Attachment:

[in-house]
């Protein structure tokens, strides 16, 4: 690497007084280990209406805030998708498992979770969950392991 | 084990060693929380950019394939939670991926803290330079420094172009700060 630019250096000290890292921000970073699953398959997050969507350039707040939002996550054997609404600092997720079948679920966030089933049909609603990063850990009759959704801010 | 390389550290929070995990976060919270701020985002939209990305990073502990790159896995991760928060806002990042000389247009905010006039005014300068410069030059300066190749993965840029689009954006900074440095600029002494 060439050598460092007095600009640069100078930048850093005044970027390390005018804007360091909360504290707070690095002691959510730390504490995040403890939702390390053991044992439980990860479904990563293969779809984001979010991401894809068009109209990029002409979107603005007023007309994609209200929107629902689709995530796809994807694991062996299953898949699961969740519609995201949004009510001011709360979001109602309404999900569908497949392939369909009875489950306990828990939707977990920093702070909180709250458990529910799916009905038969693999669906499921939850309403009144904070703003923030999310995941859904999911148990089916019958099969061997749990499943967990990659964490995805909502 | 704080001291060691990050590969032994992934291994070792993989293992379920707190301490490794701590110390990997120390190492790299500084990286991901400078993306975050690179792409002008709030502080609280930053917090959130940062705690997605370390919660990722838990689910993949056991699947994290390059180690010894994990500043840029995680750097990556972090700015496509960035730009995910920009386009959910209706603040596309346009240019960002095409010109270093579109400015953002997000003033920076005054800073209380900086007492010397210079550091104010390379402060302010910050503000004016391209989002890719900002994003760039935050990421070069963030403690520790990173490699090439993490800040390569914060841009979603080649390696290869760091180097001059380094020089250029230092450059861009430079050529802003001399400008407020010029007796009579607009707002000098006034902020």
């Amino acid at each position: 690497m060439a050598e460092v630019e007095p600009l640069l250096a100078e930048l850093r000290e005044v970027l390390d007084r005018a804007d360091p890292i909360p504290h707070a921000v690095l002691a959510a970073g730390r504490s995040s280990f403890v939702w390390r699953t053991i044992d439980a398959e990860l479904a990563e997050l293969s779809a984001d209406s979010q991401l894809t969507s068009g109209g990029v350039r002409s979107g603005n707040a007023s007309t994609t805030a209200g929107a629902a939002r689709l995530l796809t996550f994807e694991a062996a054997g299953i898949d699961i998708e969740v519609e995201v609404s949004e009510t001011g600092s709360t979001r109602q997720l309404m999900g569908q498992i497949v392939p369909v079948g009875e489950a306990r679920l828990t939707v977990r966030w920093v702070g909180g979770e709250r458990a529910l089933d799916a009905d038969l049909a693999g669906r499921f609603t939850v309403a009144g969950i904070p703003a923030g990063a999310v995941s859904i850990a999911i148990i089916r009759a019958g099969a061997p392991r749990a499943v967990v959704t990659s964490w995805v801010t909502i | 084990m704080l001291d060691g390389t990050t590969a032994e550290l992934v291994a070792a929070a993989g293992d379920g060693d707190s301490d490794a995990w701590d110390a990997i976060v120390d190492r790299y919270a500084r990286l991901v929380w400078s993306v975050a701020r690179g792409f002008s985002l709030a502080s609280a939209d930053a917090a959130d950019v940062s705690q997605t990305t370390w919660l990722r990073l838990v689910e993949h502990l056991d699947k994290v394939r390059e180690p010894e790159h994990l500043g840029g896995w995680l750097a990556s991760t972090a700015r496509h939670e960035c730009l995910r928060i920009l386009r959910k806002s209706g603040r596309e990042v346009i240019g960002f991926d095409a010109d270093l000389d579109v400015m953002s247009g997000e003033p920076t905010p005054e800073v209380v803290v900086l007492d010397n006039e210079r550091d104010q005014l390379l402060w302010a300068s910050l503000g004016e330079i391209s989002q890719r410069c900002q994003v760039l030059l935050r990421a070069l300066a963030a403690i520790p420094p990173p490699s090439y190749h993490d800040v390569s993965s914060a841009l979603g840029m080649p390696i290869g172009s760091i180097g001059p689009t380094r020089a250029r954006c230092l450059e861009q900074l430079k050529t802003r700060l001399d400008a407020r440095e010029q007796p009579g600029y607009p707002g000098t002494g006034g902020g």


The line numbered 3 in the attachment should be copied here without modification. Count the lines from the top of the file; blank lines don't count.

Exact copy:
């Amino acid at each position: 690497m060439a050598e460092v630019e007095p600009l640069l250096a100078e930048l850093r000290e005044v970027l390390d007084r005018a804007d360091p890292i909360p504290h707070a921000v690095l002691a959510a970073g730390r504490s995040s280990f403890v939702w390390r699953t053991i044992d439980a398959e990860l479904a990563e997050l293969s779809a984001d209406s979010q991401l894809t969507s068009g109209g990029v350039r002409s979107g603005n707040a007023s007309t994609t805030a209200g929107a629902a939002r689709l995530l796809t996550f994807e694991a062996a054997g299953i898949d699961i998708e969740v519609e995201v609404s949004e009510t001011g600092s709360t979001r109602q997720l309404m999900g569908q498992i497949v392939p369909v079948g009875e489950a306990r679920l828990t939707v977990r966030w920093v702070g909180g979770e709250r458990a529910l089933d799916a009905d038969l049909a693999g669906r499921f609603t939850v309403a009144g969950i904070p703003a923030g990063a999310v995941s859904i850990a999911i148990i089916r009759a019958g099969a061997p392991r749990a499943v967990v959704t990659s964490w995805v801010t909502i | 084990m704080l001291d060691g390389t990050t590969a032994e550290l992934v291994a070792a929070a993989g293992d379920g060693d707190s301490d490794a995990w701590d110390a990997i976060v120390d190492r790299y919270a500084r990286l991901v929380w400078s993306v975050a701020r690179g792409f002008s985002l709030a502080s609280a939209d930053a917090a959130d950019v940062s705690q997605t990305t370390w919660l990722r990073l838990v689910e993949h502990l056991d699947k994290v394939r390059e180690p010894e790159h994990l500043g840029g896995w995680l750097a990556s991760t972090a700015r496509h939670e960035c730009l995910r928060i920009l386009r959910k806002s209706g603040r596309e990042v346009i240019g960002f991926d095409a010109d270093l000389d579109v400015m953002s247009g997000e003033p920076t905010p005054e800073v209380v803290v900086l007492d010397n006039e210079r550091d104010q005014l390379l402060w302010a300068s910050l503000g004016e330079i391209s989002q890719r410069c900002q994003v760039l030059l935050r990421a070069l300066a963030a403690i520790p420094p990173p490699s090439y190749h993490d800040v390569s993965s914060a841009l979603g840029m080649p390696i290869g172009s760091i180097g001059p689009t380094r020089a250029r954006c230092l450059e861009q900074l430079k050529t802003r700060l001399d400008a407020r440095e010029q007796p009579g600029y607009p707002g000098t002494g006034g902020g």